Publications & Reports

Analysing DNA methylation using bisulphite pyrosequencing.

Thomas Mikeska, Jorg Felsberg, Chelsee A Hewitt, Alexander Dobrovic
Molecular Pathology Research and Development Laboratory, Department of Pathology, Peter MacCallum Cancer Centre, Melbourne, VIC, Australia. [email protected]


Bisulphite pyrosequencing is a quantitative methodology for the investigation of DNA methylation of sequences up to 100-bp in length. Biotin-labelled, single-stranded PCR products generated from bisulphite-treated DNA are used as a template with an internal primer to perform the pyrosequencing reaction. Nucleotides are added in a predetermined order in each pyrosequencing cycle and the amount of incorporated nucleotide results in a proportional emission of light. DNA methylation ratios are calculated from the levels of light emitted from each nucleotide incorporated at individual CpG positions in a strand-dependent manner. The methylation detection limit at individual CpG sites is approximately 5% and the results are displayed as an average methylation level for each CpG position assayed across all amplification products generated during a PCR reaction. As a consequence, bisulphite pyrosequencing allows the identification of heterogeneous DNA methylation patterns but does not provide information at a single allele resolution. This methodology is suited to analyse short DNA sequences such as those typically extracted from formalin-fixed paraffin-embedded specimens. Nevertheless, longer PCR products can be sequenced by serial bisulphite pyrosequencing, which utilises tandem assays along the amplicon. The general information provided is applicable for all formats of current pyrosequencing instruments, however, a specific protocol for the PyroMark Q24 instrument is provided.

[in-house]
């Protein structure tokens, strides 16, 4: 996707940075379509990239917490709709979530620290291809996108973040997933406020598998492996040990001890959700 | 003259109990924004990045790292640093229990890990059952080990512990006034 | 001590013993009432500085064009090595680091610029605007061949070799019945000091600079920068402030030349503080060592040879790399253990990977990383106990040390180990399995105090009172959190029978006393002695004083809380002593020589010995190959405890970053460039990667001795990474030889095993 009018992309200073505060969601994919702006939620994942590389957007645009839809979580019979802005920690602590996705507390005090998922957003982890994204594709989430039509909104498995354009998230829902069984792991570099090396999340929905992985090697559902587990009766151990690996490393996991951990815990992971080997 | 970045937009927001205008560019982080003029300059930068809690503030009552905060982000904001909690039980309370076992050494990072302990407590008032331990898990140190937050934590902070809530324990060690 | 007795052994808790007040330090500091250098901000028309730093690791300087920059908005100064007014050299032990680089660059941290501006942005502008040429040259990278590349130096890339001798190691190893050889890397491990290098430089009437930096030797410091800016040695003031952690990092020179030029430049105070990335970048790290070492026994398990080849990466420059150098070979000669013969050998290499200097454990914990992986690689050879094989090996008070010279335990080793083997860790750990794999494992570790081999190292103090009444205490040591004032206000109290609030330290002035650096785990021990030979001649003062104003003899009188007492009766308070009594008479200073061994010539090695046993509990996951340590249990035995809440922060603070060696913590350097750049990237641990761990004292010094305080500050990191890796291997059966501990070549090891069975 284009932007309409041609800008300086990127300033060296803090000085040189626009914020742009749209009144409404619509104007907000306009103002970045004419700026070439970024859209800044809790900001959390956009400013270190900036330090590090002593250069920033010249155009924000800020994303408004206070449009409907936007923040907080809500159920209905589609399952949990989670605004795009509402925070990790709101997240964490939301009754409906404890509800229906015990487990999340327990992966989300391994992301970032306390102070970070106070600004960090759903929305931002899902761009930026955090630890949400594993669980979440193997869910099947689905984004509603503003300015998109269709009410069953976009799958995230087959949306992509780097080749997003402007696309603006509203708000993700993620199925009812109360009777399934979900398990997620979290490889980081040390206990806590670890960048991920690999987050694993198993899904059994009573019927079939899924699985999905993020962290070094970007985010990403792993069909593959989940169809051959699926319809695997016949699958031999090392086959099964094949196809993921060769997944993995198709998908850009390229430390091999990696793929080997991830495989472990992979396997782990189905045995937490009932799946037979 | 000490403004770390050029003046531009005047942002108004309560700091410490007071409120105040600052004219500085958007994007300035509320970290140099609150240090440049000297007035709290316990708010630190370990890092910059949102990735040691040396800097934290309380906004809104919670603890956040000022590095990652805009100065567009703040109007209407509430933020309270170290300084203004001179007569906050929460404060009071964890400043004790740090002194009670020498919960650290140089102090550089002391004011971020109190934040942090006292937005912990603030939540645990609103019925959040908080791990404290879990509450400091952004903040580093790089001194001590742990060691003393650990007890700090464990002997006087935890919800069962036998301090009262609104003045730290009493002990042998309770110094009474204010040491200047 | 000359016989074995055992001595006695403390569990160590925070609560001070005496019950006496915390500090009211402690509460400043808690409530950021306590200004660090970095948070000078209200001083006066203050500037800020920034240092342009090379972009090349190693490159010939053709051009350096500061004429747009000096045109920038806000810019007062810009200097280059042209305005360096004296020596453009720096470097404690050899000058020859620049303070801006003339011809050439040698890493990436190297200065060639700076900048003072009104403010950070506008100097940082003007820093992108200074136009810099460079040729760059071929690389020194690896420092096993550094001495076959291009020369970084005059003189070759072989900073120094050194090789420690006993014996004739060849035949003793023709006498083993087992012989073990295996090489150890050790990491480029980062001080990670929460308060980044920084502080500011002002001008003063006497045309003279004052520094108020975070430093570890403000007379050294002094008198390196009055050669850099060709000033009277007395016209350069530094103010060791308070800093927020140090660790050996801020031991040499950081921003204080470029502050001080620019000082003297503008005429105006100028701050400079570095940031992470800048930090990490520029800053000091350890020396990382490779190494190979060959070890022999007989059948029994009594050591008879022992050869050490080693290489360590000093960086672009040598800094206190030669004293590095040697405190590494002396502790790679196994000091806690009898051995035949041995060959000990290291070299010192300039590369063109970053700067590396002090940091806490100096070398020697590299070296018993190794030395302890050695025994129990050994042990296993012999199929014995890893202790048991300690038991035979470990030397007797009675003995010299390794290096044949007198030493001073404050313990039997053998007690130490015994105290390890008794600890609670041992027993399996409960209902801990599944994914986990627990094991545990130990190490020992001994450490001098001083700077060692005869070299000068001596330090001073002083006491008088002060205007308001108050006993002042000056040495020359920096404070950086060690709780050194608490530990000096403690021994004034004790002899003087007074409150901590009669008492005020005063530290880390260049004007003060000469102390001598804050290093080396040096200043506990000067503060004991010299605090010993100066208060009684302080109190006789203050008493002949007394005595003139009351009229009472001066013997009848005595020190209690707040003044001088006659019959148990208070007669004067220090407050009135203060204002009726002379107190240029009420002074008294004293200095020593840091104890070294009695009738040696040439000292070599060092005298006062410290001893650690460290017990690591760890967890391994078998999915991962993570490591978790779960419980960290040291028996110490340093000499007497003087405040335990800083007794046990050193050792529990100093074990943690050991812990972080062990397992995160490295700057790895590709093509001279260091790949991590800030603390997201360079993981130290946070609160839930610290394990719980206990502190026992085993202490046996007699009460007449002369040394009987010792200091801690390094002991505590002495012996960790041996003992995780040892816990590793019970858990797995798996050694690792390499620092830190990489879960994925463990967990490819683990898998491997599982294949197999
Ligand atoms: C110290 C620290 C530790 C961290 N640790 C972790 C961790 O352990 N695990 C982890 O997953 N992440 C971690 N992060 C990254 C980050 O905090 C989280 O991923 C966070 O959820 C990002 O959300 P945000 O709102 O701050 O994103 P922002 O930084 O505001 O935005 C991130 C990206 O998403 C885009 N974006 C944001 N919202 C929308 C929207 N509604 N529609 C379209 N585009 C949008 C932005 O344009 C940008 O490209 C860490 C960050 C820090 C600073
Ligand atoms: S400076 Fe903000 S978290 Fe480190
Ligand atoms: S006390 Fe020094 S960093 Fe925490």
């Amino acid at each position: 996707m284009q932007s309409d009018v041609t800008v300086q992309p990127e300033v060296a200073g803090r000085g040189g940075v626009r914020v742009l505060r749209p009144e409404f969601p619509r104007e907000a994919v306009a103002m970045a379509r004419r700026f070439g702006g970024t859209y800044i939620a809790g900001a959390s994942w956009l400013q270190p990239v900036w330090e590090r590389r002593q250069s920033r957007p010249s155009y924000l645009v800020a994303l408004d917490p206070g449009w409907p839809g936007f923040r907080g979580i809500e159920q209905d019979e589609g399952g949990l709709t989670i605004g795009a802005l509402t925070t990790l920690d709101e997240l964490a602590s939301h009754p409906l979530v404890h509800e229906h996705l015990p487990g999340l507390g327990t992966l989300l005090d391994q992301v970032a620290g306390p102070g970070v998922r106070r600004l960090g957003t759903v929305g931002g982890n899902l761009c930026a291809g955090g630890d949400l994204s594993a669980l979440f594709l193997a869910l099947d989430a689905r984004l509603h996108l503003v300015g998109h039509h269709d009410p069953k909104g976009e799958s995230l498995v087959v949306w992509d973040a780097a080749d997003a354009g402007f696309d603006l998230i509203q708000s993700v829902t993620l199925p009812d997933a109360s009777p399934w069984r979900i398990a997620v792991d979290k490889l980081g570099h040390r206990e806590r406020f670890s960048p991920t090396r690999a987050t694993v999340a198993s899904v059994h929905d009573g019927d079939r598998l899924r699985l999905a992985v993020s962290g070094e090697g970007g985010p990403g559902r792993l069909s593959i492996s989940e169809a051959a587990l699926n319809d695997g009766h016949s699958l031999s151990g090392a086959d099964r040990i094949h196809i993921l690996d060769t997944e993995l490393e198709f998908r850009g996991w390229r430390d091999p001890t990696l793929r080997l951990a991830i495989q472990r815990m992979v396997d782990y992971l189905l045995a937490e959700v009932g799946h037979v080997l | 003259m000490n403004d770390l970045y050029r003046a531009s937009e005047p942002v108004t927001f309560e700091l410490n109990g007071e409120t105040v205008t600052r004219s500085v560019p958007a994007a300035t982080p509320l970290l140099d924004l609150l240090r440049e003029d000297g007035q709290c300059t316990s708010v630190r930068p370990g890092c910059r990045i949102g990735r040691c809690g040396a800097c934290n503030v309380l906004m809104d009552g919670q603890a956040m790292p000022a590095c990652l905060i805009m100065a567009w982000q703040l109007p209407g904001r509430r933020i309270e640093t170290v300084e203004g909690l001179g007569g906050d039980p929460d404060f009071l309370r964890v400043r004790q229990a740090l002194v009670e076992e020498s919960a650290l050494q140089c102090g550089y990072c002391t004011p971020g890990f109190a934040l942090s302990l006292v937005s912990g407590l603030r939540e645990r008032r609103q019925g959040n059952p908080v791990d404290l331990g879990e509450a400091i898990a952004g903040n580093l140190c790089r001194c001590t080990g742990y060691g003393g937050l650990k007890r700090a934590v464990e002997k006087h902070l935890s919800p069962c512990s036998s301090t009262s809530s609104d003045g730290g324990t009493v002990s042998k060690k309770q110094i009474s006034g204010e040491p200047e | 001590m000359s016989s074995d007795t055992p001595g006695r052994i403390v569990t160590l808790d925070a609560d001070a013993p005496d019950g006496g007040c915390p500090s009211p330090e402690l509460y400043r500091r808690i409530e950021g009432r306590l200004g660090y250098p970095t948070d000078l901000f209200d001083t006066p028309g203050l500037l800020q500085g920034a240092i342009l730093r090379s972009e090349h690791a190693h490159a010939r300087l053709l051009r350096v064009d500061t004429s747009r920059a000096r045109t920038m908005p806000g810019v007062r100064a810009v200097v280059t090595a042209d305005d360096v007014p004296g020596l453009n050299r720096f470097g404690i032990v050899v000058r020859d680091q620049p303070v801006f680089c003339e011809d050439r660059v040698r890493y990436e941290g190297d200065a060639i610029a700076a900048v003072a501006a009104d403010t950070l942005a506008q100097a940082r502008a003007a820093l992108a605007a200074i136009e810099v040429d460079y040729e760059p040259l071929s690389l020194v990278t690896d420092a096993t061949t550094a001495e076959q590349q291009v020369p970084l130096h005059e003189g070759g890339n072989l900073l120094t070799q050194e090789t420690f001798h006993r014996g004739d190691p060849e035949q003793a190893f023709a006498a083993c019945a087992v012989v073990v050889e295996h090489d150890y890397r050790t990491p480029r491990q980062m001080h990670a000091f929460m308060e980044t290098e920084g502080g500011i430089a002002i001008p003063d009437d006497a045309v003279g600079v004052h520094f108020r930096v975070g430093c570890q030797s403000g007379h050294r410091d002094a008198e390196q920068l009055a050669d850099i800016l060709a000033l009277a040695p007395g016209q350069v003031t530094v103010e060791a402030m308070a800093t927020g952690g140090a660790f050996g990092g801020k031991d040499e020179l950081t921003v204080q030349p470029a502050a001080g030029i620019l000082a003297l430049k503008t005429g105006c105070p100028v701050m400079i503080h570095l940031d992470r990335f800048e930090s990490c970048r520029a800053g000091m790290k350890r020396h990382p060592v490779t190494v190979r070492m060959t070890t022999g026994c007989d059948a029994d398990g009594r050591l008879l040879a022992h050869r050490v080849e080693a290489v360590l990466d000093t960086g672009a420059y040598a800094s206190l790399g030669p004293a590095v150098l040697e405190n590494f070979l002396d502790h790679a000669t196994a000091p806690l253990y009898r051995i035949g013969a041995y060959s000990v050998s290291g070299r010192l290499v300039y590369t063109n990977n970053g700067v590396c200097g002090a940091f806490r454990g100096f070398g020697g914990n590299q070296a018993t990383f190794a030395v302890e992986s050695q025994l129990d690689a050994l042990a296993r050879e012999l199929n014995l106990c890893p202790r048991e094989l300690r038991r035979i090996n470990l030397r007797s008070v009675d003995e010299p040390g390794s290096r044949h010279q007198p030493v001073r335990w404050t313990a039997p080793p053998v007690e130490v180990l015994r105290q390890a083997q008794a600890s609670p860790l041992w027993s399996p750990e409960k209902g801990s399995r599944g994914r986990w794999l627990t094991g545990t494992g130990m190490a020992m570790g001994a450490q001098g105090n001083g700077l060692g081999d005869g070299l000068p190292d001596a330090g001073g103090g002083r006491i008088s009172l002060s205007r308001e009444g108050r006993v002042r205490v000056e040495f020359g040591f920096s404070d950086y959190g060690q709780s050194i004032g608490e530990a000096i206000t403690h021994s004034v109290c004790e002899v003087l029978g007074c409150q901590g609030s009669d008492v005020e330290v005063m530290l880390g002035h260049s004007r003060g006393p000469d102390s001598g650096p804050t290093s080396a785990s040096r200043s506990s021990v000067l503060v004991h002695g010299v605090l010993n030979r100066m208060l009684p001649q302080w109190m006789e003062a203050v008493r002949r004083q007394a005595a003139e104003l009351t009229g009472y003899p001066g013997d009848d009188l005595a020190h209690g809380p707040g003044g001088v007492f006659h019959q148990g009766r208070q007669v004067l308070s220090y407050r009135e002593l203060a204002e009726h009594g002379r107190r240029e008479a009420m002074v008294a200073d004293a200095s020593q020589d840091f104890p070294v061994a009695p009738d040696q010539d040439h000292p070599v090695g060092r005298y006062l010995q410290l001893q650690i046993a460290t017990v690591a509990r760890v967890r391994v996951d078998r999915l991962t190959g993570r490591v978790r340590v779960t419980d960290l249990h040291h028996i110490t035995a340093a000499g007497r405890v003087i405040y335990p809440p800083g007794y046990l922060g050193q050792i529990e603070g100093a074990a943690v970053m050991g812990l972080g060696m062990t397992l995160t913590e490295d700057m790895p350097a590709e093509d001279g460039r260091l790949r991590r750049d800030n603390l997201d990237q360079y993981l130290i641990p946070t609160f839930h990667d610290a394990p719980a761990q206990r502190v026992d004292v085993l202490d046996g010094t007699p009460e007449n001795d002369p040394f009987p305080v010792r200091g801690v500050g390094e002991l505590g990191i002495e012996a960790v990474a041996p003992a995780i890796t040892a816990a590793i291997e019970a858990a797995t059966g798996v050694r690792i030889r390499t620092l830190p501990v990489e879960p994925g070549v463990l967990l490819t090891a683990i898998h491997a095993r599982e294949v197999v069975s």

• Journal: Methods in Molecular Biology
  • Published: 01/07/2011
  • Volume: 791
  • Pagination: 33-53